Harlem Globetrotters Set
Standard for U.S. Olympic Team
By Bill Hoover, Jr.
President George Bush
has dubbed the United States 2008 Olympic athletes the “Ambassadors
of Liberty” and expects them to represent liberty-in-practice to the
rest of the world in Beijing, China, next month. Dr. “Jumpin” Johnny
Kline, representing a group of the former Harlem Globetrotters who
are among those that President Harry S. Truman’s administration
first labeled the “Ambassadors of Goodwill,” hopes that this year’s
Olympic Men’s Basketball team offers goodwill by using the Olympic
Games to bring attention to the men who blazed the way for their
professional success. The Black Legends of Professional Basketball,
a non-profit 501(c)3 organization that Kline founded, has a fund
established to assist the financial needs of 27 of the former Harlem
Globetrotters who are responsible for popularizing basketball around
the world, but the organization needs the current players’ help.
During the l950s, when the U.S. government was battling the
anti-American propaganda of communism, the Truman administration
realized that the country could benefit from the worldwide
popularity of the Harlem Globetrotterg. Therefore, the decision was
made to embrace the Trotters by giving them the moniker of
Ambassadors of Goodwill and formally assisting the team on its
Around the World Tour of 1952. This tour included 141 games played
in 168 days, from April 19 through October 3, while covering 51,000
miles. In comparison, the Ambassadors of Liberty will compete only
17 days, from August 8 through August 24, never leaving Beijing.
Kline, who played with the Trotters during the 1950s, also points
out the difficulty that these 27 men experienced in the 1940s and
1950s by saying, “These Harlem Globetrotters played under difficult
conditions, with segregated hotels and eating facilities, in most
towns and cities where they played. This meant that after a game,
the team had to travel in their old school bus up to 300 miles,
before finding a place that would accept them to eat and rest for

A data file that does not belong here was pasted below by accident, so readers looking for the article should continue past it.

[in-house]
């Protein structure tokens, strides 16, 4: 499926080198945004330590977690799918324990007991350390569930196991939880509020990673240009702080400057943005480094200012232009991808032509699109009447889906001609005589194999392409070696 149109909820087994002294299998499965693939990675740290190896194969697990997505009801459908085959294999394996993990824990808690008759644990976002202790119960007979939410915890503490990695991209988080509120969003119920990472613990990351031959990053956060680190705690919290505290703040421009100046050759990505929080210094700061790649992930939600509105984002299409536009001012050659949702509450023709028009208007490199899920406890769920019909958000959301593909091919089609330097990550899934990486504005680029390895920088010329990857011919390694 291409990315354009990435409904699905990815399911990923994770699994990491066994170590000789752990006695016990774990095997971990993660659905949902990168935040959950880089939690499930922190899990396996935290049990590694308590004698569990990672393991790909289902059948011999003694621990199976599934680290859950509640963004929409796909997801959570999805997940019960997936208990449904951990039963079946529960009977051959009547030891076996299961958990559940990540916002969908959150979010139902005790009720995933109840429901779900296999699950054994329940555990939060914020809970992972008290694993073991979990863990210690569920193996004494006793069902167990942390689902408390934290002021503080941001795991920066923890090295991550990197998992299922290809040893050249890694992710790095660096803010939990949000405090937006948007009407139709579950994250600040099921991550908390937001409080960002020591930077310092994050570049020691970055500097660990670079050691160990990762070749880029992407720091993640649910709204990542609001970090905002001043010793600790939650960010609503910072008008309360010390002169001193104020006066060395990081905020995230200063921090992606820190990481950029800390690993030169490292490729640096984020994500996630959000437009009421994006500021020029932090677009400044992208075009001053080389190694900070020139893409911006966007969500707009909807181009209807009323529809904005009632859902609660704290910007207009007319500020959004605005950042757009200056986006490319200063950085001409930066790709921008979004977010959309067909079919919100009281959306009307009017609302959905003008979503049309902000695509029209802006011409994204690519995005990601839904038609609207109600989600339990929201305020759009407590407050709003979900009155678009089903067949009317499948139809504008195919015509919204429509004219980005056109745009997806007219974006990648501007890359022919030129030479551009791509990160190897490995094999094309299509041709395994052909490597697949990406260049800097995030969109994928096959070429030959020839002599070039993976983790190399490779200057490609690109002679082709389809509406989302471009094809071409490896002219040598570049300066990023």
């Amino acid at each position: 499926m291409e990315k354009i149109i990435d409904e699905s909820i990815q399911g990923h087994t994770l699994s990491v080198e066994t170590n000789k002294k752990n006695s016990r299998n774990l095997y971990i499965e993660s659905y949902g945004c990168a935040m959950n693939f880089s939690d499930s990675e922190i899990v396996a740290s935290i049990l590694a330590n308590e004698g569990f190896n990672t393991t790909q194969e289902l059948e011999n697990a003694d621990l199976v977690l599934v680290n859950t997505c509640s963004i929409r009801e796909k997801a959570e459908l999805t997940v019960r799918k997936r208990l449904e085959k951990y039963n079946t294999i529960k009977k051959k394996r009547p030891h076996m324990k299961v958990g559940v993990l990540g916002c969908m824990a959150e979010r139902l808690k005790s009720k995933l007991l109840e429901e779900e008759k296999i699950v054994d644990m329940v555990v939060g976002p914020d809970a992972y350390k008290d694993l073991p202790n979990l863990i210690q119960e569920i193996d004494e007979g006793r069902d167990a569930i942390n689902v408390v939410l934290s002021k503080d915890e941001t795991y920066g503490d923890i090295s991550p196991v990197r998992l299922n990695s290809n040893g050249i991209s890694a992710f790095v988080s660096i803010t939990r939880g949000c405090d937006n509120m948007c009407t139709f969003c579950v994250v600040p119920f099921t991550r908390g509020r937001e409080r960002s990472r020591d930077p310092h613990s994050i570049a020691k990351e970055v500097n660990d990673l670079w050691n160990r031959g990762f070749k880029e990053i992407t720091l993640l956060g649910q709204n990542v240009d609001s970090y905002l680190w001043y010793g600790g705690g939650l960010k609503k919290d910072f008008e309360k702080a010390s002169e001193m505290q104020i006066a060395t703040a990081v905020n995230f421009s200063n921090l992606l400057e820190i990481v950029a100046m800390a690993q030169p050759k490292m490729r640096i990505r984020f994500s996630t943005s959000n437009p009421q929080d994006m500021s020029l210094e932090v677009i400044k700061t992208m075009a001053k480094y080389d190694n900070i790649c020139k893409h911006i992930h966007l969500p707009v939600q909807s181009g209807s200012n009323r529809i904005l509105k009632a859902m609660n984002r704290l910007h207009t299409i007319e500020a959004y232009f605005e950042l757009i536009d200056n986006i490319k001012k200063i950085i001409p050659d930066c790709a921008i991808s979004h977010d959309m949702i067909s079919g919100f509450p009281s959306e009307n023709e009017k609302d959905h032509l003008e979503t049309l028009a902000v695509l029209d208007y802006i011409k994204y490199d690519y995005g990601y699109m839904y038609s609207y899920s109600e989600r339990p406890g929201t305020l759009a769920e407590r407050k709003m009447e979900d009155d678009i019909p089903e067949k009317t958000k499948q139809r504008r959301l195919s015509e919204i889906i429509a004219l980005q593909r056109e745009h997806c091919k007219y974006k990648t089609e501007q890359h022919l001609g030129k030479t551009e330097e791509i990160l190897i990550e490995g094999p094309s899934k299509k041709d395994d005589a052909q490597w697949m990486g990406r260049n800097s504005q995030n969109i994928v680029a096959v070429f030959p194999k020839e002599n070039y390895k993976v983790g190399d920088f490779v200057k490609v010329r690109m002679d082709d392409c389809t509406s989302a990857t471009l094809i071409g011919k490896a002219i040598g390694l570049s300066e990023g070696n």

In addition to helping America advance its anti-communism agenda,
the Trotters did much for the development of the game of basketball.
While the NBA was unheard of overseas and struggling to stay alive
in America, the Trotters, on the other hand, were internationally
known and loved. The Globetrotters’ games and clinics, not the NBA
or Olympic Games, did the most to popularize and help develop the
game of basketball around the world. The countries of Argentina,
Australia, Croatia, Iran, Lithuania, Russia, Angola, China, Germany,
Greece, Spain, as well as the United States, the 12 countries whose
men’s teams will compete in this year’s Olympics, are amongst the
world’s countries that benefited from the performances and clinics
of the Harlem Globetrotters of the 1940s and 1950s.
And even though the 1952 trip was a smashing success for the U.S.
government, author Ben Green points out in his book Spinning the
Globe, that it wrapped up with a punch in the gut for the Trotters.
Disgustingly, two months after returning to the United States, a
scheduled game at Louisiana State University was canceled by the
school’s president who said that having blacks play in the school’s
gymnasium would destroy “our way of life.”
Well, it would seem that our way of life in America should include
honoring and supporting our pioneers and elders. This certainly
includes our basketball greats, like these 27 former Harlem
Globetrotters. In addition to suffering indignities like the one at
L.S.U. during their careers as Ambassadors of Goodwill, these
Globetrotters were never given a pension or health benefits for
their retirement years. Thanks to the Black Legends of Professional
Basketball, a fund does exist in their names; but the coffers are
next to empty. Time is running out for this aging group, which
recently lost two more men.
Kline wishes that these 27 men could have been the invited guests of
the men’s team at the opening ceremonies in Beijing; but since that
no longer appears to be a possibility, he is now hoping that the
Olympic Committee can unite these 27 men with the men’s team when
they return home after the games. By taking the time and effort to
recognize the contributions of these surviving Harlem Globetrotters
of the l940s and 1950s, the Ambassadors of Liberty will be providing
much needed publicity which can help increase financial donations to
the fund. The fund is essential to make it possible for these men to
be able to live the balance of their lives with dignity.
For further information about the Goodwill Fund, contact Dr. John
Kline at (615) 838-7330 or at
1. Hubert Ausbie, 2. Don Barnette, 3. Stanley Burrell, 4. Joe
Buckhalter, 5. Mel Davis, 6. David Gaines, 7. J.C. Gipson, 8. Carl
Green, 9. Chuck Holton, 10. Charles Hoxie, 11. Ernest Jones, 12.
13. Webster Kirksey, 14. John Issacs, 15. John Kline, 16. Al Price,
17. Charlie Primas, 18. Bobby Hall, 19.George Smith, 20. Harry
21. Herschell Turner, 22. Ernie Wagner, 23. Charles Ward, 24. Frank
Washington, 25. Bob Williams, 26. Johnny Wilson, and 27. Vertis